In 1968, the Canadian Labour Congress submission to the Royal Commission on the Status of Women stated “One of the fundamental principles of the trade union movement has always been equality and we would like to state at the outset that we believe, without qualification, in the absolute equality of women and men.” It goes on to address issues of discrimination and barriers to equality facing women in the workforce, including the questions of equal pay, maternity leave, child care, and access to education. By 1974, the CLC had adopted a statement on women’s rights. In 1977, Mary Eady became the first head of the Canadian Labour Congress Women’s Bureau.
Through the late 1970s and 1980s, the CLC Women’s Bureau played an active role in highlighting and mobilizing support on matters of women’s equality. This included workplace issues such as paid maternity and family leave, sexual harassment and violence in the workplace, workplace safety, pensions, affirmative action/employment equity, equal pay for work of equal value, the impact of micro-technology, and the need for childcare. It also involved taking stands on questions such as reproductive rights, family violence, cuts to social services, and the impact of free-trade deals.
At the same time, union women also stepped up to challenge the labour movement to address discrimination and inequality within its own ranks, organizing on the convention floor, through conferences, and at caucuses. It wasn’t easy, but over time, these challenges brought more women into activist and leadership roles in the labour movement and won recognition of the need for affirmative action initiatives with unions themselves. In 1986, Shirley Carr was elected as the first woman president of the CLC.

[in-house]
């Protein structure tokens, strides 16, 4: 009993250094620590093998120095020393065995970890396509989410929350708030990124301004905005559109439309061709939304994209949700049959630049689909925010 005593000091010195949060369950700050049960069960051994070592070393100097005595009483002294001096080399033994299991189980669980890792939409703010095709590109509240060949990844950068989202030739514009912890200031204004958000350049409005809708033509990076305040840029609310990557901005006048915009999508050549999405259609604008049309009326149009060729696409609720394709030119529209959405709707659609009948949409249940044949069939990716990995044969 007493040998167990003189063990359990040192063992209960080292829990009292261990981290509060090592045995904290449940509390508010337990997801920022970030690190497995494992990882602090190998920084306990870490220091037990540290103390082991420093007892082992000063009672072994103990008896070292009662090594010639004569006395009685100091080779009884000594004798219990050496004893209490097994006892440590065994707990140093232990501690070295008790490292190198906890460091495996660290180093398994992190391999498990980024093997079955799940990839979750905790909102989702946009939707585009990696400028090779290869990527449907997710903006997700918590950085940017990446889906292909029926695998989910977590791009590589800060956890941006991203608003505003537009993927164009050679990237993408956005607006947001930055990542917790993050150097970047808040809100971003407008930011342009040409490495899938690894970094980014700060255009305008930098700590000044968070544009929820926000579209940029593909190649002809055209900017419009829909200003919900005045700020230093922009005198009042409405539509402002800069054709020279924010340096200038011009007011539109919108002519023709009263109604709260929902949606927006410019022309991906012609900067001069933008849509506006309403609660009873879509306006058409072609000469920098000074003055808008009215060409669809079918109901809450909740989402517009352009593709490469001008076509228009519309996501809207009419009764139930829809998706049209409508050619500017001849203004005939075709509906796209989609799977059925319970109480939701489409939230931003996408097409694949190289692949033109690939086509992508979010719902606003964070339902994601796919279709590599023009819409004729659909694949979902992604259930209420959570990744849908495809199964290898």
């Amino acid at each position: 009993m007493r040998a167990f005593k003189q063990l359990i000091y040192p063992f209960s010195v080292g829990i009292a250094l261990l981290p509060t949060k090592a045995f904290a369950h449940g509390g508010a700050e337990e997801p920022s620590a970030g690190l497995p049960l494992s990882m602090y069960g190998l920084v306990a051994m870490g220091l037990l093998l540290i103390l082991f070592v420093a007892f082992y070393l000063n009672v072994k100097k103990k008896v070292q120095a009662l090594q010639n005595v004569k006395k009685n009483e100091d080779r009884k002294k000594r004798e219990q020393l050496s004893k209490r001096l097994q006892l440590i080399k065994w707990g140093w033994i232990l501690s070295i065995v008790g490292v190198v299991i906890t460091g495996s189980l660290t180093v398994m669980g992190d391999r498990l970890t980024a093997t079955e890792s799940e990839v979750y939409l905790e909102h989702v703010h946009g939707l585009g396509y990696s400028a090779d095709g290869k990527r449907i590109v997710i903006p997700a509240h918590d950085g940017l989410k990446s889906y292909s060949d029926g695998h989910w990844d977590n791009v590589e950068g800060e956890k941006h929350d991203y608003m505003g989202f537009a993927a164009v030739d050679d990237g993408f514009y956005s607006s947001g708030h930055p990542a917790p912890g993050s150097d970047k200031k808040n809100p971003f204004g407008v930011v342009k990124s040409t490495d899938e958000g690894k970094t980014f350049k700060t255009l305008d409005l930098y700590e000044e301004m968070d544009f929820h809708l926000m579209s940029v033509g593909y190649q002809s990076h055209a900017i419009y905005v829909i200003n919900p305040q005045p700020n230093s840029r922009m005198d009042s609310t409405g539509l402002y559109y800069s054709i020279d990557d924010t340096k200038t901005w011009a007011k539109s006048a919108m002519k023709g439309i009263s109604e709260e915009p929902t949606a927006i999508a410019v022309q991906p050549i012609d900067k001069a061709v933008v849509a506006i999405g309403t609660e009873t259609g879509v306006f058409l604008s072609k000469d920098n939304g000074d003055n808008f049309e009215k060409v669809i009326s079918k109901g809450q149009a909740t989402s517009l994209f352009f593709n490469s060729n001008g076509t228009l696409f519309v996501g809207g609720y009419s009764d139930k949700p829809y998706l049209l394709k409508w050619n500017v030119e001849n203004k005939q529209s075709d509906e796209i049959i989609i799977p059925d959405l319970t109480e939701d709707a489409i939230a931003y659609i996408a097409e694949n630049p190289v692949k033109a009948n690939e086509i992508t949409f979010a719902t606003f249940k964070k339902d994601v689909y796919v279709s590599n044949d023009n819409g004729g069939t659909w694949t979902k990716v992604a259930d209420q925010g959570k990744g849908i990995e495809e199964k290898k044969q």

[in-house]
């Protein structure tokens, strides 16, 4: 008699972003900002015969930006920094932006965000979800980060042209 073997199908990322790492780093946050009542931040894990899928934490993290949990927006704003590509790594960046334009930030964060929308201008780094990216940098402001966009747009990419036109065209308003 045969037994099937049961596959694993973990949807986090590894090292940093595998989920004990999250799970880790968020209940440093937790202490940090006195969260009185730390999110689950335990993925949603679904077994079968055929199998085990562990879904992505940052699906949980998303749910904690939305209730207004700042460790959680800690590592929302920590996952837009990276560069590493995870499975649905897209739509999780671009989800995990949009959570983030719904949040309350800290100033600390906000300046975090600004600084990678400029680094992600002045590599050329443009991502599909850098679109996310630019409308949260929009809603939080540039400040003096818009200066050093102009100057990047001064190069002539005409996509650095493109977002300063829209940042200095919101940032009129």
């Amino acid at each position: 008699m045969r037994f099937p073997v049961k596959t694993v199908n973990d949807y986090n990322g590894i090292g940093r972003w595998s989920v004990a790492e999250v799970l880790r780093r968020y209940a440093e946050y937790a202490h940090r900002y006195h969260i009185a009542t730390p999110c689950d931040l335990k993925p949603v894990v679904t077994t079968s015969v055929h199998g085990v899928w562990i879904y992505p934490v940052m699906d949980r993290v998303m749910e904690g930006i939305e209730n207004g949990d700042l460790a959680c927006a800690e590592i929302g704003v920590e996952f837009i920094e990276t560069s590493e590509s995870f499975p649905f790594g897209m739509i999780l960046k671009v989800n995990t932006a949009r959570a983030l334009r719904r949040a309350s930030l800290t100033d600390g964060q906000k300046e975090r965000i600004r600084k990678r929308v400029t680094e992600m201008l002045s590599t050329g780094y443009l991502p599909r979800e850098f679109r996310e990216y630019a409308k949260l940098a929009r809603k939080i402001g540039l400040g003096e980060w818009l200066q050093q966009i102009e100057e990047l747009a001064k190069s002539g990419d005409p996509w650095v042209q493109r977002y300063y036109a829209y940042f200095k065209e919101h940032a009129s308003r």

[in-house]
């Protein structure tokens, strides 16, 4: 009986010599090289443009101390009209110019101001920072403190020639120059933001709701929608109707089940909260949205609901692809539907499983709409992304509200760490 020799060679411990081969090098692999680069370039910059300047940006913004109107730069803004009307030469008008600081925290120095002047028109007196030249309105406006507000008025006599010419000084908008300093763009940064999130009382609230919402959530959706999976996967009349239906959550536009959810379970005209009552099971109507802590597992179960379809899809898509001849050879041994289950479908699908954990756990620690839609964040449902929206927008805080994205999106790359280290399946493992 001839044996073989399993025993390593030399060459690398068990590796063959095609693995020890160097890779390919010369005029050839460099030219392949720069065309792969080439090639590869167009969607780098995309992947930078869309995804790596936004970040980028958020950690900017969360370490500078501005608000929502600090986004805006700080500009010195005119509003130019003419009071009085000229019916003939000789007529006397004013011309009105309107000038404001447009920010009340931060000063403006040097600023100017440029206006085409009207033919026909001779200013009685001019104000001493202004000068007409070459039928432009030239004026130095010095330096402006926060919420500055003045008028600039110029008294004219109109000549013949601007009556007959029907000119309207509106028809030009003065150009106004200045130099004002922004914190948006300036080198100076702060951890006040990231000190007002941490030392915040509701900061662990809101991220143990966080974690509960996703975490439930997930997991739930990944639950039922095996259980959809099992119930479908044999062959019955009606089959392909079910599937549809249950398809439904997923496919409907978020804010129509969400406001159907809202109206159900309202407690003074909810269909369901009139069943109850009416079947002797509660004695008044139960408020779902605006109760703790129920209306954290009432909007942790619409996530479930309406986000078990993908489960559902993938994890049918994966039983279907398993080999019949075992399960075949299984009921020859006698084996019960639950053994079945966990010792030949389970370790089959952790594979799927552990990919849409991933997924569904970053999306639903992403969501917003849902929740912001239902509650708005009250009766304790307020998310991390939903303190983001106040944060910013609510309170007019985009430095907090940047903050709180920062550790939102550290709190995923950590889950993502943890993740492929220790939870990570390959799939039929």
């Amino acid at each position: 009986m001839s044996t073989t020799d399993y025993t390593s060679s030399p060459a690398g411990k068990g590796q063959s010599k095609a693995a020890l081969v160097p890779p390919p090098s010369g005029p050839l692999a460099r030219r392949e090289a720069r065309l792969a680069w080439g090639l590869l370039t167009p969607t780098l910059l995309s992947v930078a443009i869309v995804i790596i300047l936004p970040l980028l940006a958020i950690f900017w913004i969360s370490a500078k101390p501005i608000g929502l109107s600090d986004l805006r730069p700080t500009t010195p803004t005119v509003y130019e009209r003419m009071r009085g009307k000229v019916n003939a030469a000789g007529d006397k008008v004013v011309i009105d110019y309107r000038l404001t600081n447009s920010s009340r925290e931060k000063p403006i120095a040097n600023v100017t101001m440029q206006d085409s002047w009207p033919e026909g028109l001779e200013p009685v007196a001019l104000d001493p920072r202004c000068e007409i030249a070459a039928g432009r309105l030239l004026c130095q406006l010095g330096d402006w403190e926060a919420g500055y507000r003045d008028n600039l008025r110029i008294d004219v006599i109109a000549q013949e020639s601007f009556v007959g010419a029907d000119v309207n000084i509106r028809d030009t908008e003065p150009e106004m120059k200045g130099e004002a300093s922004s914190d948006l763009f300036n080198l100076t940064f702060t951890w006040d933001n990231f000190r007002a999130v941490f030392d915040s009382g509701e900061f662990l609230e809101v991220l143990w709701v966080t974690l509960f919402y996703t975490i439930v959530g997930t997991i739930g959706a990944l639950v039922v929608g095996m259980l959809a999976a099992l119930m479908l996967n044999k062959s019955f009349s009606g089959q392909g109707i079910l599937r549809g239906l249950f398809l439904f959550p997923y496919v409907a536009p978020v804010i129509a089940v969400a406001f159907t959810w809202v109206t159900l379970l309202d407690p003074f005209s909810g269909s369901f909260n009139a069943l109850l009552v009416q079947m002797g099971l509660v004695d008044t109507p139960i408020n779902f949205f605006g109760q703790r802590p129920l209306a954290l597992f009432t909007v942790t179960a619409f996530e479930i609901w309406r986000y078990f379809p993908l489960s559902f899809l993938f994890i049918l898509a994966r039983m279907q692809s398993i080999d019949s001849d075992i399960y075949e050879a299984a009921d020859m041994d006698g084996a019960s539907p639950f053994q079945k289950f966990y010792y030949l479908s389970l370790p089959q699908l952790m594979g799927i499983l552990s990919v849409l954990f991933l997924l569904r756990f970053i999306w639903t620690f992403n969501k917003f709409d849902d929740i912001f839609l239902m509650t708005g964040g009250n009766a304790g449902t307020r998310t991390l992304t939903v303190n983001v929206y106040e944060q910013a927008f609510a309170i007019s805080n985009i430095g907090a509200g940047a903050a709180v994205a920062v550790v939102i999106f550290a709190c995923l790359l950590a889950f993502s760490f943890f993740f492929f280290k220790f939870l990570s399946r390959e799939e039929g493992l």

The 1990 CLC Women’s Conference “Empower Woman Towards the Year 2000” drew over 600 delegates. Keynote speaker Judy Rebick, then President of the National Action Coalition on the Status of Women, reflected on the coalition that had been developed between labour and the women’s movement:
“It was tough to build… Labour women being called bureaucrats inside the women’s movement. And they [women unionists] never wanted to go back again to those horrible meetings where there wasn’t any order and everything was completely disorganized and, you know, touchy-feely… It was awful. But we persevered. There were some of us in the women’s community and some of us in the labour movement who understood the importance of that alliance. We persevered and that’s how we got the solidarity in the Eaton’s strike, and the solidarity of the labour movement speaking out for choice… I believe that the alliance between the women’s movement and the labour movement is the most powerful force for social change we have ever seen in history. That’s my view.”